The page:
Findings in soccer players without symptomatic concussions, compared with swimmers
TUESDAY, Nov. 13 (HealthDay News) -- Soccer players have significant differences in white matter integrity compared to swimmers, according to a small study published in the Nov. 14 issue of the Journal of the American Medical Association.
Inga K. Koerte, M.D., from Harvard Medical School in Boston, and colleagues utilized high-resolution diffusion tensor imaging (DTI) to evaluate 12 concussion-naive soccer players and a comparison cohort of 11 swimmers.
The researchers found that soccer players exhibited increased radial diffusivity in the right orbitofrontal white matter, the genu and anterior portions of the corpus callosum, association fibers involving bilateral inferior fronto-occipital fasciculus, bilateral optic radiation, and bilateral anterior cingulum, right anterior, right superior, and bilateral posterior corona radiata, right anterior limb of the internal capsule, right external capsule, and right superior frontal gyrus. Compared with swimmers, soccer players had higher axial diffusivity. There was significantly higher radial and axial diffusivity in soccer players in cluster analysis, but age and years of training did not correlate significantly with diffusivity values.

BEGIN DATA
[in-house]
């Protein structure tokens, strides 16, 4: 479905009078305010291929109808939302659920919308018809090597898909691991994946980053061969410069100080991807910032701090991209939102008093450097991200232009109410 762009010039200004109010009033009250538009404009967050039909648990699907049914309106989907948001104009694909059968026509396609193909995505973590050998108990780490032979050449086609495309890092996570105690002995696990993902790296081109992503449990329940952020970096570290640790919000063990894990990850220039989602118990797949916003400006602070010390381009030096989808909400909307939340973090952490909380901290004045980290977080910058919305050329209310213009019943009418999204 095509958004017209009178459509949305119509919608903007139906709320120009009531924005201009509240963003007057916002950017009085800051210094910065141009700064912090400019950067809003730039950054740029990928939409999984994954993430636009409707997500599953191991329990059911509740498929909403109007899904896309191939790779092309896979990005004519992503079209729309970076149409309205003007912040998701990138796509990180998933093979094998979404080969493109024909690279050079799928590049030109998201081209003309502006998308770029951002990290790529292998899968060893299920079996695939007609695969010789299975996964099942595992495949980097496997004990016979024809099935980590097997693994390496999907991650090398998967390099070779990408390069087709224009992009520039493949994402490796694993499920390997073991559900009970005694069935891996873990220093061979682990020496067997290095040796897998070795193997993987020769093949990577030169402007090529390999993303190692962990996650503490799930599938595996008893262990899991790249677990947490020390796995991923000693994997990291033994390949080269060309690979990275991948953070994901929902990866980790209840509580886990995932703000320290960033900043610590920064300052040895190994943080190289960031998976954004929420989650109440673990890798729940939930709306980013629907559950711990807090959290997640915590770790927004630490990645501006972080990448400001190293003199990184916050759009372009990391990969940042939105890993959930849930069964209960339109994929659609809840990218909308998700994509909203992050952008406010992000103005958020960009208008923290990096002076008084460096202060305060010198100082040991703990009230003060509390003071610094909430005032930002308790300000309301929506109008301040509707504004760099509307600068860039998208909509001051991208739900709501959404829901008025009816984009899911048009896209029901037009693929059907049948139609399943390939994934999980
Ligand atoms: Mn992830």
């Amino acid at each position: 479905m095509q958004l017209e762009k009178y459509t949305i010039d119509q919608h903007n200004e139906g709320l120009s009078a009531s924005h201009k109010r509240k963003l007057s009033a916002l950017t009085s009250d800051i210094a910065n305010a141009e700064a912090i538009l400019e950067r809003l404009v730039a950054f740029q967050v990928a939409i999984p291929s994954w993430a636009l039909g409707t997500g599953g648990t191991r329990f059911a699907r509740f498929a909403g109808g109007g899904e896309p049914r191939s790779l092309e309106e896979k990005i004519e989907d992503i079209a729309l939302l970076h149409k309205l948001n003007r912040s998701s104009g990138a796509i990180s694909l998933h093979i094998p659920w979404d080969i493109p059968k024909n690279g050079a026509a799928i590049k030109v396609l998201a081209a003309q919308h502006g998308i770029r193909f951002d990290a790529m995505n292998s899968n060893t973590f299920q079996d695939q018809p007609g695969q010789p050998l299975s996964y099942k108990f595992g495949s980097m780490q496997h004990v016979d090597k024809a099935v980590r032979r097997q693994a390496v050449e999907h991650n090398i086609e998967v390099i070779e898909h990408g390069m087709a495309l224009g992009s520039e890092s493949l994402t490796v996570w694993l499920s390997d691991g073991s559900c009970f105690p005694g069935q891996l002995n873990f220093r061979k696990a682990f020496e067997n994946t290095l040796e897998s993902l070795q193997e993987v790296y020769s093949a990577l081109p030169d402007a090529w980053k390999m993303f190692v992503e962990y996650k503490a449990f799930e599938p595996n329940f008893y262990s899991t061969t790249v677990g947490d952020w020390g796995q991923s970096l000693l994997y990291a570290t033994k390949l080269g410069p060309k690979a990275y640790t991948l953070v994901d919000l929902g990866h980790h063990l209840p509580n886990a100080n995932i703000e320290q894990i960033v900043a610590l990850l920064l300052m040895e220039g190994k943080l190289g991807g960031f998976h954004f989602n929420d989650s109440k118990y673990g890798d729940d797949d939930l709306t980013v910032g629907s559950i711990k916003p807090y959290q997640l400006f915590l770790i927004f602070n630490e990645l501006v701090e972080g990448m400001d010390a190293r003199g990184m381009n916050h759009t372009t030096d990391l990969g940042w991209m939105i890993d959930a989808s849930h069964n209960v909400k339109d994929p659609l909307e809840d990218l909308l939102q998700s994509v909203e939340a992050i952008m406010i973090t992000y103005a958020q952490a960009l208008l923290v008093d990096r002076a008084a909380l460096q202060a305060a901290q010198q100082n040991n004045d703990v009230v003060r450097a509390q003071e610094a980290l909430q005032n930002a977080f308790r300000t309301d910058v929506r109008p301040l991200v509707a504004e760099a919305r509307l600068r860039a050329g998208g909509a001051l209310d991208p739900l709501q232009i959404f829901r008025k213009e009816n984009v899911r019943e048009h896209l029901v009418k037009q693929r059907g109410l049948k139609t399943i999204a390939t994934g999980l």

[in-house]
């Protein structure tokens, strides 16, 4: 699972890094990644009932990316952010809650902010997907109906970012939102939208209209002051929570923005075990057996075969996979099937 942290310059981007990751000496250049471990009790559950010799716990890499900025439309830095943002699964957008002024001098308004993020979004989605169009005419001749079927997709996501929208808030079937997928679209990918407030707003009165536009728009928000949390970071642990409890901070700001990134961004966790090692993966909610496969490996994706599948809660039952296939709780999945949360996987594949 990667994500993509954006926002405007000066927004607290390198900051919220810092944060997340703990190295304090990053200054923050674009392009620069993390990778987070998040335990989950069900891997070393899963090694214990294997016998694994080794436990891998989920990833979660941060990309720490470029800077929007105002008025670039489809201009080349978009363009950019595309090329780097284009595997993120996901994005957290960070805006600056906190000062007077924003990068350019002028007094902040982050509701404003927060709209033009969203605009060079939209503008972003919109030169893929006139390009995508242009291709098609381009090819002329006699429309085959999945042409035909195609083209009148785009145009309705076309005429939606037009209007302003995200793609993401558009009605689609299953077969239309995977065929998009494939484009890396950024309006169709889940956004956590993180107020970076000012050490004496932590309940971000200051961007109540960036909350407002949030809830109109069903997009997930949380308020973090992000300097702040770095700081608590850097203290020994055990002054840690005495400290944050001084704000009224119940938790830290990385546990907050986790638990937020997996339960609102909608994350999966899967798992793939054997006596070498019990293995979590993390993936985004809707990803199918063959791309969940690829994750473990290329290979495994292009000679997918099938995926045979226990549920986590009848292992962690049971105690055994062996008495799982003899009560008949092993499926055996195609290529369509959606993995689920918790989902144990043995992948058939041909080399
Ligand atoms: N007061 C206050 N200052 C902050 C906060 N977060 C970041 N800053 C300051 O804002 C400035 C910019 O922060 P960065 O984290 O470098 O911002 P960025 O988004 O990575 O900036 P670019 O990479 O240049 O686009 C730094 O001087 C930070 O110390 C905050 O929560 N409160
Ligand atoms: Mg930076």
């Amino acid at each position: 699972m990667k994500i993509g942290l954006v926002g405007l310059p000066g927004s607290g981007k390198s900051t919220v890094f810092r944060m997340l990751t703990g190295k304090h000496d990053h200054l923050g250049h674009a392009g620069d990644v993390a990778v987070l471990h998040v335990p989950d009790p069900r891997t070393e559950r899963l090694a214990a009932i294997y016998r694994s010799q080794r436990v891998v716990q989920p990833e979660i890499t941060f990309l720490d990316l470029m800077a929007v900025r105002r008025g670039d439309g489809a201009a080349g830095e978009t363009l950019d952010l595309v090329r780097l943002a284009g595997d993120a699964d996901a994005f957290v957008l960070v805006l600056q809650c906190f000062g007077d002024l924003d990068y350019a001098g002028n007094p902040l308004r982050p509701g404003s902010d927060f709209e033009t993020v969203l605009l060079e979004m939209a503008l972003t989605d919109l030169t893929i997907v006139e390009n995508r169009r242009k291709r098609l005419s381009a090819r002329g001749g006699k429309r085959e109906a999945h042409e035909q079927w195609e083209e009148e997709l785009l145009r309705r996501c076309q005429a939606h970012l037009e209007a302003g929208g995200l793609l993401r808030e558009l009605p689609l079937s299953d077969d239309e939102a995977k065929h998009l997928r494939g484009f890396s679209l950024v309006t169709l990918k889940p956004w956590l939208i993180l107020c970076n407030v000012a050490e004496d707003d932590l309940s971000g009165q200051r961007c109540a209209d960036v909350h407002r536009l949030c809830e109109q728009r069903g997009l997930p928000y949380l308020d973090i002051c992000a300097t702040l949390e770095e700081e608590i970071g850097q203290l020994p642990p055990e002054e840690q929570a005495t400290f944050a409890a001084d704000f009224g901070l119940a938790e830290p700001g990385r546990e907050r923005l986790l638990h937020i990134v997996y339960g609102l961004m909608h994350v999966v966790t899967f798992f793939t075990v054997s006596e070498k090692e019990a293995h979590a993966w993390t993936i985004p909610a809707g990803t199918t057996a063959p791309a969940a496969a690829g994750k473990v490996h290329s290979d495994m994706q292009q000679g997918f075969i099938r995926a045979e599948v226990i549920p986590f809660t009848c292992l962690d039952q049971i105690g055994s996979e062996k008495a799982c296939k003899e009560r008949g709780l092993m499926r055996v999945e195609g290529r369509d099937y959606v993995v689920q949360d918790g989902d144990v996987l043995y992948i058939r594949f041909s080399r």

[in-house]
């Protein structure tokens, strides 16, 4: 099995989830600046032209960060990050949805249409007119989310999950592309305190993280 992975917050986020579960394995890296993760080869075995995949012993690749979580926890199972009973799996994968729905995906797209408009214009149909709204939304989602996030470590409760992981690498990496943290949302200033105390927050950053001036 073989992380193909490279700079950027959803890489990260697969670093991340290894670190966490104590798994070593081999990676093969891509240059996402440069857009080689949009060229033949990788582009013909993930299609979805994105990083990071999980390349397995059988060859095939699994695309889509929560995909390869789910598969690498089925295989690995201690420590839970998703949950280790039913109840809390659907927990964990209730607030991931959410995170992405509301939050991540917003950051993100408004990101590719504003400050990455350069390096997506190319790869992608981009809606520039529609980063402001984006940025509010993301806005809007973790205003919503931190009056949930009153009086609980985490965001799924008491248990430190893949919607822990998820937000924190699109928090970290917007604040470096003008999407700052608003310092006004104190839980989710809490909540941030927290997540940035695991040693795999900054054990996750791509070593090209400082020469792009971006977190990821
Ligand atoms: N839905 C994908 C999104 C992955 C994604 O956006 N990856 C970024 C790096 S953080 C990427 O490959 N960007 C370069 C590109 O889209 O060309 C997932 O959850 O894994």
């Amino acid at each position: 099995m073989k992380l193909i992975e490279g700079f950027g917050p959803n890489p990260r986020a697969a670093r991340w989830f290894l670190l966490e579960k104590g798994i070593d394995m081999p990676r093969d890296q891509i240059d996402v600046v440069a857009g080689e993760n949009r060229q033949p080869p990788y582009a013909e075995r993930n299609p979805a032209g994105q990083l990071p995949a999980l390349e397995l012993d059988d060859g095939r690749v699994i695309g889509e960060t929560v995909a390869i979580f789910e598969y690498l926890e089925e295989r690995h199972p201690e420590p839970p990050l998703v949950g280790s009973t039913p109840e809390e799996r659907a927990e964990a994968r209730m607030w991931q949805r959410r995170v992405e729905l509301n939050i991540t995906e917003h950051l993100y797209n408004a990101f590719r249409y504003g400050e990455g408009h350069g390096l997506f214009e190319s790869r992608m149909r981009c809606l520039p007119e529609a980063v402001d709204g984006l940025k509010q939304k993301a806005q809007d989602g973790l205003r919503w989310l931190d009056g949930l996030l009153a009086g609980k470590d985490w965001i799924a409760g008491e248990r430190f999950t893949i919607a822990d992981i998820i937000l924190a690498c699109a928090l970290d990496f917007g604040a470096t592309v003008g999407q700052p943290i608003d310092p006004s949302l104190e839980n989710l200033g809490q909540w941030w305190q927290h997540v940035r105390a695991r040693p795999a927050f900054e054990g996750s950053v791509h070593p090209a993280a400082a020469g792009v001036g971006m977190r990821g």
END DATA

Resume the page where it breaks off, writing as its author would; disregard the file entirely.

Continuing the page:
"Although only participants without previous symptomatic concussion were included, advanced DTI revealed widespread increase in radial diffusivity in soccer players, consistent with findings observed in patients with mild traumatic brain injury, and suggesting possible demyelination," the authors write.
Several authors disclosed financial ties to the publishing, diagnostics, and pharmaceutical industries.
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